Ute Theatre - CSPM

Ute Theatre

Like the rest of the country – residents of Colorado Springs were crazy about movies in the 1930s. Photographs of west Pikes Peak Avenue show a jumble of lighted movie marquees. Several of them had elaborate decorative motifs – including the Ute Theater, which opened on July 12, 1935. Operators of the Ute hired artisans to craft ornate tables, lamps, fixtures, and furnishings evocative of southwest themes. Lester Griswold, master craftsman and author of the authoritative book Handicraft, designed and built this decorative table for the lobby of the theater.

– From the CSPM Curator of History

In the early twentieth-century Colorado Springs had a thriving silent picture theatre scene, playing host to the Odeon, Liberty, Princess, America, and Burns Theatre. These theatres employed live musicians to play over the pictures and held live performances, such as vaudeville shows. With the advent of talking pictures in the 1930s theatres specifically geared towards showing movies began to arise and supplant the traditional venues.

One of the most opulent movie theatres in Colorado Springs was the Ute Theatre. In 1935 the Ute was built on the grounds of the old Rialto Theatre. Joseph Cooper, who owned a variety of theatres in the Midwest and West, commissioned the building. He sent architects and designers throughout the southwest to find inspiration in authentic Native America objects and design. Upon completion the theatre had ornate decorations with highly stylized and colored sconces, banisters, and tables. Cooper commissioned Lloyd Moylan, a nationally known artist who specialized in southwest imagery, to paint 2 murals in the main auditorium that were each 40 feet in length.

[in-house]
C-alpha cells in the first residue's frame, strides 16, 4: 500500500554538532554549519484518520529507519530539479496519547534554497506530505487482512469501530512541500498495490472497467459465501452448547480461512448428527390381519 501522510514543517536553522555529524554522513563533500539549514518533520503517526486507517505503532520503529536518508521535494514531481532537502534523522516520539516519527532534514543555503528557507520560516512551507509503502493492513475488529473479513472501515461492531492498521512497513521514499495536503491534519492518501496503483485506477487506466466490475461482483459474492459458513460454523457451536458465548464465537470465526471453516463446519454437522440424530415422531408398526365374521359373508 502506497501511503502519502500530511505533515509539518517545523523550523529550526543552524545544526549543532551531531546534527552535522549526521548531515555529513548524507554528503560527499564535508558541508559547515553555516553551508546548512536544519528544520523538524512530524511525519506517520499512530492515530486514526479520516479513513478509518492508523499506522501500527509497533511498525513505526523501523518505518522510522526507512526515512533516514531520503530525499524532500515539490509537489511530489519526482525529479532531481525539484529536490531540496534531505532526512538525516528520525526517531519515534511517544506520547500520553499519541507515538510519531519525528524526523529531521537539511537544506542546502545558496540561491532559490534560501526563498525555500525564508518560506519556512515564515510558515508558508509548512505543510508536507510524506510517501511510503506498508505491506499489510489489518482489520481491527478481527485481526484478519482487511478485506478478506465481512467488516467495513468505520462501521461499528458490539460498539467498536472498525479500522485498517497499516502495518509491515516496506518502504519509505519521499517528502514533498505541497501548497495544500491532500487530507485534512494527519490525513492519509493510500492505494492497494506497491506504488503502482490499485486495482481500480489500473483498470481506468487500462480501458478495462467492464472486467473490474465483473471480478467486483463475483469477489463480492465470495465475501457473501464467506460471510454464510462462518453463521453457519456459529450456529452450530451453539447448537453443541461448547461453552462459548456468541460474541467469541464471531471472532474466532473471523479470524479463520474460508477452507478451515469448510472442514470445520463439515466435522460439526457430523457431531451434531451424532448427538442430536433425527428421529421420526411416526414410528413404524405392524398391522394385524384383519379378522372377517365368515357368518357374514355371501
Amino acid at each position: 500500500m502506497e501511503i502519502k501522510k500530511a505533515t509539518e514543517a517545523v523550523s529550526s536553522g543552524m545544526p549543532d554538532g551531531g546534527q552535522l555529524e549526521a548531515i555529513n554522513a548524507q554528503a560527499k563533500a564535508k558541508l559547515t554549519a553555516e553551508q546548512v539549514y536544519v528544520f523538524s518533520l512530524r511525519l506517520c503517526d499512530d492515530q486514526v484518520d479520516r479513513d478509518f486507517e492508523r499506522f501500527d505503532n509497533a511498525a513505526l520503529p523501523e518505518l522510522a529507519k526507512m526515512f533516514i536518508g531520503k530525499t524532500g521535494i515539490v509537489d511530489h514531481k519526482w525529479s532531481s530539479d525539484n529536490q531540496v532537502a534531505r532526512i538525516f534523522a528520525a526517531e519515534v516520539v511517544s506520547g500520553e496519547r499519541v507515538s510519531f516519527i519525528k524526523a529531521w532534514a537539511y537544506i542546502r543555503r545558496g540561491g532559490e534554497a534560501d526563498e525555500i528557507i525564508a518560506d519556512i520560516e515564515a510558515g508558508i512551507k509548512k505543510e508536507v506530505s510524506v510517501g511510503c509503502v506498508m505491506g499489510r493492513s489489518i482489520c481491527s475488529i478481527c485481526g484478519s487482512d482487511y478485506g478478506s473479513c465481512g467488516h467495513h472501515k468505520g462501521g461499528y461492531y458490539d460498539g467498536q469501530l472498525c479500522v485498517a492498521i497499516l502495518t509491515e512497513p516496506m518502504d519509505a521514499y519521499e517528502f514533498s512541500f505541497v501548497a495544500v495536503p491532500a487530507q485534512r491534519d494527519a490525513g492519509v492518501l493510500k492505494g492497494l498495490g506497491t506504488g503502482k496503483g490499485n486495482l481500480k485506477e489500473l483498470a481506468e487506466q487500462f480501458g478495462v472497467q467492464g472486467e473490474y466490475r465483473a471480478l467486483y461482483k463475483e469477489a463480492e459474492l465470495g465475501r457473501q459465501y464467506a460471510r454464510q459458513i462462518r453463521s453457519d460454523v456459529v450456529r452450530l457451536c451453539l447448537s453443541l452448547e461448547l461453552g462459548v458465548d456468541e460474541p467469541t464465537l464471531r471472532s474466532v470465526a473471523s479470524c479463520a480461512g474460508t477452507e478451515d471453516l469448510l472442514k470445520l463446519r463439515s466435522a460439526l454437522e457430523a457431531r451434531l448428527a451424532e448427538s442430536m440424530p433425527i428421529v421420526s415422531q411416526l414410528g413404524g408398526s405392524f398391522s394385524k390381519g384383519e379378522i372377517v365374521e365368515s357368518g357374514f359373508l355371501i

The Ute Theatre was the setting of an infamous act of discrimination, and resistance, in Colorado Springs. On April 1, 1944, Juanita Hairston, joined by her nephew and a friend, went to see a film at the Ute Theatre. After the film had started an usher approached the group and informed them that they would have to move from their seats on the main floor and go to the balcony. Juanita refused as there was a large sign in the lobby advertising all seats as the same price. Eventually the theatre brought in the police and when they deemed Juanita to be causing a disturbance, they forcibly removed her, not even allowing her to return for her purse, which was never located. The NAACP assisted Juanita in filing a lawsuit against the theatre for violating Colorado’s 1935 Civil Rights Law. After numerous legal delays Juanita received $627.18 in 1947, primarily for her lost purse which contained a paycheck.

In the 1960s the Ute Theatre was purchased by Colorado Interstate Gas. The theatre was demolished to make way for office buildings and parking lots. Russ Wolfe, owner of the Flying W Ranch, purchased most of the theatre’s décor at auction. Sadly, much of it was destroyed when the Flying W Ranch was burnt in the Waldo Canyon Fire, finally ending the Ute Theatre’s physical legacy in Colorado Springs.

Generously Submitted by Patrick Lee, CSPM Museum Technician

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